North America travel guide

Three of the biggest countries in the world are in North America – Canada, USA and Mexico. Each state and province has its own identity shaped by dramatically different terrain, climate and communities. The incredible distances involved in traversing these lands make for epic journeys that range from ocean voyages along the Inside Passage to diving deep into the cenotes and Mayan history of Yucatan. Islands tell their own stories, too – Hawaii, with its debate on independence, and Baffin Island, where Inuit villages and scientists share the ice with polar bears.
Get your kicks on Route 66, sure, but don’t forget the beaches and rainforests of the Yucatan Peninsula, the glaciers of the Icefields Parkway, and wild Denali Highway.
Navigating the distances – and six time zones – involved is best left to the experts. They’ll know, depending on your interests and requirements, whether you’re better off whizzing around the highlights of Western Canada, exploring Mexico’s Caribbean or Pacific coasts, or zooming in to focus on the Delta Blues and civil rights movements in the Deep South.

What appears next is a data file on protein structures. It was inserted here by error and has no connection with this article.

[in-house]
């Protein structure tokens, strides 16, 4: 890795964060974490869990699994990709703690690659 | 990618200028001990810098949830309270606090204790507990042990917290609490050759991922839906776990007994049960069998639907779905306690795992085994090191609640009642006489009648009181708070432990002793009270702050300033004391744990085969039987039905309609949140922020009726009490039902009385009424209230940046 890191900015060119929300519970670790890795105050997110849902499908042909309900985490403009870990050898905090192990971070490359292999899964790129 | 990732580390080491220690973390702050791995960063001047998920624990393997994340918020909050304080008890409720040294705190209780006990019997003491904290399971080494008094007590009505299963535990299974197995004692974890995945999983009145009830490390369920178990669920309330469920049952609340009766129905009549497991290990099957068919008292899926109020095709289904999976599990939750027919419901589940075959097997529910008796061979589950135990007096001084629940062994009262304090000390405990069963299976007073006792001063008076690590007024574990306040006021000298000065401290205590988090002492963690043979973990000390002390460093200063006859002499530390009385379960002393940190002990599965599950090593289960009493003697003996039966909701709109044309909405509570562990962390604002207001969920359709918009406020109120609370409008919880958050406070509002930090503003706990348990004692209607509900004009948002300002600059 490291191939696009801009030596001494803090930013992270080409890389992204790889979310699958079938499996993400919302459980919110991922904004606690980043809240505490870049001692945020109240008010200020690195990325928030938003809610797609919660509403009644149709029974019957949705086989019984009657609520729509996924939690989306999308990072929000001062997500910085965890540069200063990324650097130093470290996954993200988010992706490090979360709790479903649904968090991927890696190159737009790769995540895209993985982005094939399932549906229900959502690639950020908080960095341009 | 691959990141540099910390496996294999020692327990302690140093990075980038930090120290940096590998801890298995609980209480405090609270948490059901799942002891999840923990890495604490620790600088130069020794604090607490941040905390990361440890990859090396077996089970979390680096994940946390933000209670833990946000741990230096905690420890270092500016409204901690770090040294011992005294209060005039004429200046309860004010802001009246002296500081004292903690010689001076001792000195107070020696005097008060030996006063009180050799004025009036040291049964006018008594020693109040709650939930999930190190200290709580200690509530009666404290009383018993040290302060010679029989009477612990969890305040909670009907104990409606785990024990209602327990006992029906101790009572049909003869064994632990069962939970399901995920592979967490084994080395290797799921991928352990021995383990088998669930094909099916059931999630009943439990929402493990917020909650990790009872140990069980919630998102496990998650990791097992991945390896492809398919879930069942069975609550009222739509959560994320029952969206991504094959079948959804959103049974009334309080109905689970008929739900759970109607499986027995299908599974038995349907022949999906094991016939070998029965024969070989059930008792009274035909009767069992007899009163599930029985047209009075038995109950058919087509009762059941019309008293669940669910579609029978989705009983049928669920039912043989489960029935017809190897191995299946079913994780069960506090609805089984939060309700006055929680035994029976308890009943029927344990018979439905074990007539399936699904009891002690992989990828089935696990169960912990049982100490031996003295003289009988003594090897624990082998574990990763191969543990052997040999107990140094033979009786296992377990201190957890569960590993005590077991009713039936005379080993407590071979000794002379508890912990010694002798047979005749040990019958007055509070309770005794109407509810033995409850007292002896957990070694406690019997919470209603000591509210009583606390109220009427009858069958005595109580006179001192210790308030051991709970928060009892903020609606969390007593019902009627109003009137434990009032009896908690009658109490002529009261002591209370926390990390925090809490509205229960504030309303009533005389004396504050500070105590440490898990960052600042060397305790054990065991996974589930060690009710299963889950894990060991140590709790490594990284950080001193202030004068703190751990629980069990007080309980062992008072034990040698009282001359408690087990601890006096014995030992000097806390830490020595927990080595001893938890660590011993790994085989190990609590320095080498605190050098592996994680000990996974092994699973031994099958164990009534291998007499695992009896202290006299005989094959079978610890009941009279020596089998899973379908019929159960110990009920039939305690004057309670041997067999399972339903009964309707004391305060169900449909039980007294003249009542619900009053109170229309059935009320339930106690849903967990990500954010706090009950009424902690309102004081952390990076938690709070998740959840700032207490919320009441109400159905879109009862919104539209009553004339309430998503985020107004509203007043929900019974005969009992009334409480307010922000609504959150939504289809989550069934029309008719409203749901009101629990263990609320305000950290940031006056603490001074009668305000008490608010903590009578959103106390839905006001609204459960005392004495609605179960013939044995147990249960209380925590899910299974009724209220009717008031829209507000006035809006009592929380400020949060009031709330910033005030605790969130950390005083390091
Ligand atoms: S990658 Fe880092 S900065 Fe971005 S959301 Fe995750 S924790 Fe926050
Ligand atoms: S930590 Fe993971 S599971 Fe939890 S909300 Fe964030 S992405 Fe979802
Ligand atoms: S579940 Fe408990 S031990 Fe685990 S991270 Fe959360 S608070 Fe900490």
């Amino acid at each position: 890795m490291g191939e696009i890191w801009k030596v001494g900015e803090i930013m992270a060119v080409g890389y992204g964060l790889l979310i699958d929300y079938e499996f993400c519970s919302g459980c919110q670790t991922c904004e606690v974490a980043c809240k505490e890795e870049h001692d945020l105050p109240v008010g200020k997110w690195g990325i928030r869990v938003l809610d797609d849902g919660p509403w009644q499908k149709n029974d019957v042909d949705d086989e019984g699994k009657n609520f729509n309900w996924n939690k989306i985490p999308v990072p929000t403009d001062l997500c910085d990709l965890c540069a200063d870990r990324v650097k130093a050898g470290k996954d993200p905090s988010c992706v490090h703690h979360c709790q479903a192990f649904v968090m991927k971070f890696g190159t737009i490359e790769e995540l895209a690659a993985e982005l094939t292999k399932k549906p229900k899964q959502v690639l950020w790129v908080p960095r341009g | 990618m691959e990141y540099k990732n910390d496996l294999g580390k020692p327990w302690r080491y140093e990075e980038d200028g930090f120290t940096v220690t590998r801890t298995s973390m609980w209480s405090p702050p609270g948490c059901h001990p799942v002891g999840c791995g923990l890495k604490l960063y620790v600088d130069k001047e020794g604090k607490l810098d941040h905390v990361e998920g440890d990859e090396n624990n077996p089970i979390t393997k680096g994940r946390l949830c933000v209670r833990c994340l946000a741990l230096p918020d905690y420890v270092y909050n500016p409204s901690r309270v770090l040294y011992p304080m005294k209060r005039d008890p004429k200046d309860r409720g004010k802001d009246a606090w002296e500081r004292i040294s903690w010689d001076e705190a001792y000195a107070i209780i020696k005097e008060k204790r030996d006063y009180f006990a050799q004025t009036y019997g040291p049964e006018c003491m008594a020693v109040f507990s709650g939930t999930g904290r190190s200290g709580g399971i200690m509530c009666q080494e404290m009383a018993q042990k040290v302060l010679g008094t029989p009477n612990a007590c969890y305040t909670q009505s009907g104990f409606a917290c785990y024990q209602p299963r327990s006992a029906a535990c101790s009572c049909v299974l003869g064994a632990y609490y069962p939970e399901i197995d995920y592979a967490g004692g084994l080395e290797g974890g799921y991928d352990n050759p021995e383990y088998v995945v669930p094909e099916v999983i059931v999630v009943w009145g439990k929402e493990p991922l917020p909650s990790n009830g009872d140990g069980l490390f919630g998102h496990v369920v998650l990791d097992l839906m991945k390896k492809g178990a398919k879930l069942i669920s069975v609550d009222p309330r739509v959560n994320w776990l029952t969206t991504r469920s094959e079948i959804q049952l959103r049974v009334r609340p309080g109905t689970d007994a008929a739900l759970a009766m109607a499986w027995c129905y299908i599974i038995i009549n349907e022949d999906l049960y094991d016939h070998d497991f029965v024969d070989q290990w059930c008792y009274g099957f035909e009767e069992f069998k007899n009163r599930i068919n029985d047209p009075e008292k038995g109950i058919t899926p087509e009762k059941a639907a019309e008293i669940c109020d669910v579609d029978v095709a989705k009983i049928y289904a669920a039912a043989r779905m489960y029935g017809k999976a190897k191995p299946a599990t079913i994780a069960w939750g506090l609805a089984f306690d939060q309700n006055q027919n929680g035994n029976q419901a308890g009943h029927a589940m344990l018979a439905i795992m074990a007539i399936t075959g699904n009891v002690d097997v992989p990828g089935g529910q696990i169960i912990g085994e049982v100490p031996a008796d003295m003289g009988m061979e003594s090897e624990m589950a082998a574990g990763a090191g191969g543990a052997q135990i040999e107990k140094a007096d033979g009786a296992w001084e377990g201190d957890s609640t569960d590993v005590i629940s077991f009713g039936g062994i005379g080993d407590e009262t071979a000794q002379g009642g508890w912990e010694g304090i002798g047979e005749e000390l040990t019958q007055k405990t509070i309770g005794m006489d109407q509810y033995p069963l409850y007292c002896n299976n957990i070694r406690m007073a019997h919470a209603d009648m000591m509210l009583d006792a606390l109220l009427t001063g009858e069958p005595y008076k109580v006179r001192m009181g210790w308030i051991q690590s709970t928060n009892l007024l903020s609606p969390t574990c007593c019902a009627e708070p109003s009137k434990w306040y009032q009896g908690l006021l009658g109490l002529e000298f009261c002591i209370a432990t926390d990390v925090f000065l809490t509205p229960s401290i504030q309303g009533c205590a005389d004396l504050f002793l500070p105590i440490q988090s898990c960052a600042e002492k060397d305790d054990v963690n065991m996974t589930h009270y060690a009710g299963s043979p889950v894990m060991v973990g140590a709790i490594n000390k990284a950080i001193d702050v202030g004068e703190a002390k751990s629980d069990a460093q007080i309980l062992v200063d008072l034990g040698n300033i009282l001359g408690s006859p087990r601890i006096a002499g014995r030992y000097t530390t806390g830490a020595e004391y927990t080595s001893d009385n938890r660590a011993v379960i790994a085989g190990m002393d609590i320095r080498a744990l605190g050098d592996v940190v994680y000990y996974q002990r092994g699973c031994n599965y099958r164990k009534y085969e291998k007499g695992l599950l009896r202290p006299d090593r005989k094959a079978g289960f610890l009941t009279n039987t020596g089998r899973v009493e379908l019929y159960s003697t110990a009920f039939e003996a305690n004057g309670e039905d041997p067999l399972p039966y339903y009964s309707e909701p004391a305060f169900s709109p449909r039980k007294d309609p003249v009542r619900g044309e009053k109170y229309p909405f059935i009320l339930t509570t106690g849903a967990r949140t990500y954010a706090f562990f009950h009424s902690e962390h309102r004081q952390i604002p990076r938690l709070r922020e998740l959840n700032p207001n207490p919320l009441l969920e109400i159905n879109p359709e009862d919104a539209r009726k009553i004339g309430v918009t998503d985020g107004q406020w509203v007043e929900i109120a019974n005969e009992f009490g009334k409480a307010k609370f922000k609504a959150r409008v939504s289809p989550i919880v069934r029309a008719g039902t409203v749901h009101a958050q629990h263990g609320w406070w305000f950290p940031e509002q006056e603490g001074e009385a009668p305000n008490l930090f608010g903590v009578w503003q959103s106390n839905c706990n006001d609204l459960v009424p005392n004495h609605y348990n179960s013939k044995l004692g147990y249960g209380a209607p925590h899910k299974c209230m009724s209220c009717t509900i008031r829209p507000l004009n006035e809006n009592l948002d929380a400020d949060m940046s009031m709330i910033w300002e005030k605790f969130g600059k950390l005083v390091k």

Keep reading our North America travel guide to find out the best way to explore this vast continent.

North America is...

diverse. Landscapes, cultures, weather and wildlife transform from state to state.

North America isn’t...

just the USA. There’s also Canada, the second biggest country in the world, Mexico and the self-sufficient islands of the Pacific and Arctic.

North America map & highlights

Have we mentioned that North America is huge? At almost 250,000km, Canada has the longest coastline in the world after Russia. The Rockies chug along for 4,800km from British Columbia to New Mexico. Baja, the second longest peninsula on earth, is in North America, too – 1,200km of whale-traversed waters, sugar pine forests, deserts and mountains. Trains can be far and few between, especially when compared with Asia and Europe, so most vacations to North America use road transport on land (converted school bus, anyone?) or small ships to explore the Pacific and Caribbean coasts. Instead of highlight-hopping and spending all your time on the hoof, the best vacations take their time, diving deep into one spectacular region.
Alaska, USA

1. Alaska, USA

Alaska is the USA’s wildest state. Neighbouring Denali and Wrangell St Elias national parks are bear, moose, wolf and caribou country, as well as the setting for Mount Denali (6,190m), the highest mountain in North America. On the south-east coast, Glacier Bay National Park is a popular and dramatic stop for small ship cruises – and a feeding ground for humpback whales.